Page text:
Review by Hoodie Joy
“what do you expect out of an episodic story based game?”
I found myself asking this often. Tales from the Borderlands is my first of this genre, and I took the opportunity to review it because it seemed like a good way to try out episodic games. I loved both Borderlands 1 and 2, but this game is not either of those.
Tales from the Borderlands was a pleasant surprise. I went into the game expecting a comedic game with somewhat likeable characters, that were more funny, than interesting or lovable. This might sound like a very negative outlook on the game, but I never really found much to love about borderlands characters. They were funny and amusing, but never made me care.
Being a story focused game, I am hesitant to spoil anything off the bat with specific facts, but some things are important: There is a Canon lesbian couple, who are both badasses. They are not queerbaited. They are not made fun of. They are treated the same as all the other crew, and were extraordinarily human. The game makes you like some people I really did not expect to like. This is of course, relevant to my specific playthrough, but there are many characters who have done some terrible things, and your choices can lead to very likeable and friendly outcomes. At the end of the story I believe there were around 5 characters I originally expected nothing but comedic amusement from, who not only delivered on that, but also showed a genuinely interesting and complicated character.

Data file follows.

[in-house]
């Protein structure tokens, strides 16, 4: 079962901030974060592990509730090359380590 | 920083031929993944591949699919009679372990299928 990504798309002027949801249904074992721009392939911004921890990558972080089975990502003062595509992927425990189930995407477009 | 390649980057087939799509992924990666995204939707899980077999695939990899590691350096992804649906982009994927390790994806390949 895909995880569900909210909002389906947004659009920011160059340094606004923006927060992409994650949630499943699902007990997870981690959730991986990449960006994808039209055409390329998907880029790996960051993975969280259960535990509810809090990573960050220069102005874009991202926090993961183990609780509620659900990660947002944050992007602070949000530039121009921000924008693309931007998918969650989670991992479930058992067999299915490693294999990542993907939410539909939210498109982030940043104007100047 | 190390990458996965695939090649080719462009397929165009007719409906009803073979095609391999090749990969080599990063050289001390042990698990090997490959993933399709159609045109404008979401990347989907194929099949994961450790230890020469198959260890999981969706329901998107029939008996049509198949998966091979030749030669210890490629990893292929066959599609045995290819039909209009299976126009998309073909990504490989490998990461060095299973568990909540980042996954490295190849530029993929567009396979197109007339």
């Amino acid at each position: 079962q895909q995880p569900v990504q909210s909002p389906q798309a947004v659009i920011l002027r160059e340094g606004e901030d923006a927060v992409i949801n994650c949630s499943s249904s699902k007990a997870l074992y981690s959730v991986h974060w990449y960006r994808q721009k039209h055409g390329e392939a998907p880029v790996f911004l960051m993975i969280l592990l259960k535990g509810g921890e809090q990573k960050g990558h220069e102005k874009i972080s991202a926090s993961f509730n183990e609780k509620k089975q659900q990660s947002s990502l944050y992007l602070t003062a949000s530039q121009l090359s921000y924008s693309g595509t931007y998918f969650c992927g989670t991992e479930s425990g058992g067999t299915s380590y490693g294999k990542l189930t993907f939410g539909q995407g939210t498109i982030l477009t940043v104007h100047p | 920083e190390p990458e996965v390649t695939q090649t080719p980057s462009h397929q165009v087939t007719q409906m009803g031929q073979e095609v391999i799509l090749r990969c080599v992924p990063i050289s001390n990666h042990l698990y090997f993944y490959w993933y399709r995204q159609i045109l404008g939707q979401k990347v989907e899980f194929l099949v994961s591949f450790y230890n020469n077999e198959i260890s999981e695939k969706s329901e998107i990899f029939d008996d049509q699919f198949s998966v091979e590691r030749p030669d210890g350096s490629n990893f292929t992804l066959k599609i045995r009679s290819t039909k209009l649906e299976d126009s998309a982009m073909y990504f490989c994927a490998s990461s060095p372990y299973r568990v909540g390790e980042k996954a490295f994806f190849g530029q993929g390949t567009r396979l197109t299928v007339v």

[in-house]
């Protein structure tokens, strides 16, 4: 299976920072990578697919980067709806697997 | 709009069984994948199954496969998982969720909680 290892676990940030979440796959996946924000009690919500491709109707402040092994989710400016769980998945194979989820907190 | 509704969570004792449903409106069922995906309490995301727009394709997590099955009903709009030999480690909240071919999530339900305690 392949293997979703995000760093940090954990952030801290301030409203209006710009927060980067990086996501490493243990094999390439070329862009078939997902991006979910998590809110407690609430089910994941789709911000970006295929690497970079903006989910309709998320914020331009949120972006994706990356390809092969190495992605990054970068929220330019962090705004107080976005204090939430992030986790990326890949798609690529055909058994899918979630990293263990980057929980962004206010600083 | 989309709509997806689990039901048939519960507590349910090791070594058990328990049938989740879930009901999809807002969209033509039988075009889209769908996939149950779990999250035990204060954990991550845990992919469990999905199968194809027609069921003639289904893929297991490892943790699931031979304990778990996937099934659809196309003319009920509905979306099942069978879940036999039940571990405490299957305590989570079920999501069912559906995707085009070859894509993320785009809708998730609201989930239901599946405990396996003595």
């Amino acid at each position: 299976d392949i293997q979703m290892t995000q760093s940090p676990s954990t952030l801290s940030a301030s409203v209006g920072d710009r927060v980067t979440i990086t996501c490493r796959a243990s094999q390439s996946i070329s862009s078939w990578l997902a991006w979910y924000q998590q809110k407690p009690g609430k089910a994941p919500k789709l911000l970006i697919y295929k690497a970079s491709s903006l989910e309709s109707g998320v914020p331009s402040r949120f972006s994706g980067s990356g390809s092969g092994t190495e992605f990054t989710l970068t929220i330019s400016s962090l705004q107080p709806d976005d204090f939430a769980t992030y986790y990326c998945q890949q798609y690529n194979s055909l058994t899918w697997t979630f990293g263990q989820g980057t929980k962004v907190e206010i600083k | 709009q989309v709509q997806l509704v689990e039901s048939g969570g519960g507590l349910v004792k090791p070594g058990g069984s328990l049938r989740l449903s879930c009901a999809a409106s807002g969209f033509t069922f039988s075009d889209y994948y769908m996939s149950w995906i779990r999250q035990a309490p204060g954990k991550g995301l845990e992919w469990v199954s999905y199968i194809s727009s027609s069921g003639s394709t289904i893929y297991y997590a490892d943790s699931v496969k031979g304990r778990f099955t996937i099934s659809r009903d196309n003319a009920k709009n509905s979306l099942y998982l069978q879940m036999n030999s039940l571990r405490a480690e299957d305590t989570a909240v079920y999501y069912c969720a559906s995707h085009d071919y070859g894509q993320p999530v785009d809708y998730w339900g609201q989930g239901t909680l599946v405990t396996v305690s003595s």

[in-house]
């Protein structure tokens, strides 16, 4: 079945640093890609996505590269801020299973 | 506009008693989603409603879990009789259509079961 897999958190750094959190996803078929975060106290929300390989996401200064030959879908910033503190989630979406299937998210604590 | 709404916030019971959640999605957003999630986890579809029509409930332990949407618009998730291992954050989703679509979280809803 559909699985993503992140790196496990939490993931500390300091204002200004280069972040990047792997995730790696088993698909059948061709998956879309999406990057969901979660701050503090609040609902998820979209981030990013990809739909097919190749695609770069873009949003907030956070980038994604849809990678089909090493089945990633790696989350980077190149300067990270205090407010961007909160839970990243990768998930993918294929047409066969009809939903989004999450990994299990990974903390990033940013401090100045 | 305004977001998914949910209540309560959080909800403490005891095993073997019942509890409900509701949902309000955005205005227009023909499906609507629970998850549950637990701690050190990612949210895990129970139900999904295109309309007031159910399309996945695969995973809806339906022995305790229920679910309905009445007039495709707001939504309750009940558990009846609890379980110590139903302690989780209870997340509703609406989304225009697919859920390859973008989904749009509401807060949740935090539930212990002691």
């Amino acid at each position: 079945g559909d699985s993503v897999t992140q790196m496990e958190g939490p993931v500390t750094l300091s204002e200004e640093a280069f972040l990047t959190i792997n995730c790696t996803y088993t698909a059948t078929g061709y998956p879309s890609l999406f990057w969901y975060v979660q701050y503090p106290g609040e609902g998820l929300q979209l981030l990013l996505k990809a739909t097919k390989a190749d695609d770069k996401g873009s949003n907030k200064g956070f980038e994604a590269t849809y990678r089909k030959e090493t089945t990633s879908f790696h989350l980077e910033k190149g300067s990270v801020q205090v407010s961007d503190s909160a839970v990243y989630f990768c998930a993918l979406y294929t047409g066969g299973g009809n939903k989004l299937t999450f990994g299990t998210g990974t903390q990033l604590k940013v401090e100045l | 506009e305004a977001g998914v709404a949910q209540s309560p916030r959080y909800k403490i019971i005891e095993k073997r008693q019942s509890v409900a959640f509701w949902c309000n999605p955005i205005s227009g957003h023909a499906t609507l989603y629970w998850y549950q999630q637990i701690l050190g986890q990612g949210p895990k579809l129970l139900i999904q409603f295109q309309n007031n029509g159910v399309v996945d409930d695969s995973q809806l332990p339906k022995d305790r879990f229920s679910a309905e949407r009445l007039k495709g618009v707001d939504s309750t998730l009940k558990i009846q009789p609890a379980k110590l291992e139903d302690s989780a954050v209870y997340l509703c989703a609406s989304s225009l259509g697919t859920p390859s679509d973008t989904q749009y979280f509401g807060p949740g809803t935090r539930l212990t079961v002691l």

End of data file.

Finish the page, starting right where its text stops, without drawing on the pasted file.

The game does have its faults. It suffers from what I’ve seen in every game with time based dialogue options suffers from: the dialogue choices fail horridly at tone sometimes. You can choose an option thinking it’s going to make you try to comfort someone, and instead you would end up with an emotionless statement from the character. It also makes a very interesting decision I felt like I was abusing by the end of the game. You can pause at nearly any moment. Including when the game is tossing a time based dialogue option at you. This effectively makes choices much less stressful, as long as you remember to save at the last moment when the person you’re speaking to finished talking, and is waiting for your response. I’m not saying this is a problem, but I was unsure if it was even intentional.
This game mechanically feels surprisingly half-hearted. It’s not sloppy, but it doesn’t feel serious. I don’t know if this is expected out of the studio that made the Walking Dead games, because I haven’t played them, but the menus are surprisingly simple.
There were a few glitches I encountered that didn’t break the game, but really hurt the overall experience. I had to hard reload in a specific mission and then ALT+F4 out, because the game’s camera just disconnected from my character and it was unplayable. When the game is paused, particle effects do not pause, and this feels unfinished. There are also two pause menus. The first one of them only pauses game progress, places a very light damper on the lighting of everything, and places the word “PAUSE” in the center of the screen. This one is really useful, but also is the one that feels halfhearted. The other contains the traditional pause options, such as: exit the game, restart the chapter, etcetera. It is the more professional feeling of the two menus.